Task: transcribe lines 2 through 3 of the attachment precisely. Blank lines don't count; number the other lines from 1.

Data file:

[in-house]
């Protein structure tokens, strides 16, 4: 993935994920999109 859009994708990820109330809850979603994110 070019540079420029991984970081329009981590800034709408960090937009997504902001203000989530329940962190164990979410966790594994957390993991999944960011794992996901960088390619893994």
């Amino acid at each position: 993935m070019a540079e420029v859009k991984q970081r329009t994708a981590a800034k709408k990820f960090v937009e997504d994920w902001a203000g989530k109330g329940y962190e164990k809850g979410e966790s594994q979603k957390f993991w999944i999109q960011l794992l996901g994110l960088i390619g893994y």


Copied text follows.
């Protein structure tokens, strides 16, 4: 993935994920999109 859009994708990820109330809850979603994110 070019540079420029991984970081329009981590800034709408960090937009997504902001203000989530329940962190164990979410966790594994957390993991999944960011794992996901960088390619893994």
């Amino acid at each position: 993935m070019a540079e420029v859009k991984q970081r329009t994708a981590a800034k709408k990820f960090v937009e997504d994920w902001a203000g989530k109330g329940y962190e164990k809850g979410e966790s594994q979603k957390f993991w999944i999109q960011l794992l996901g994110l960088i390619g893994y």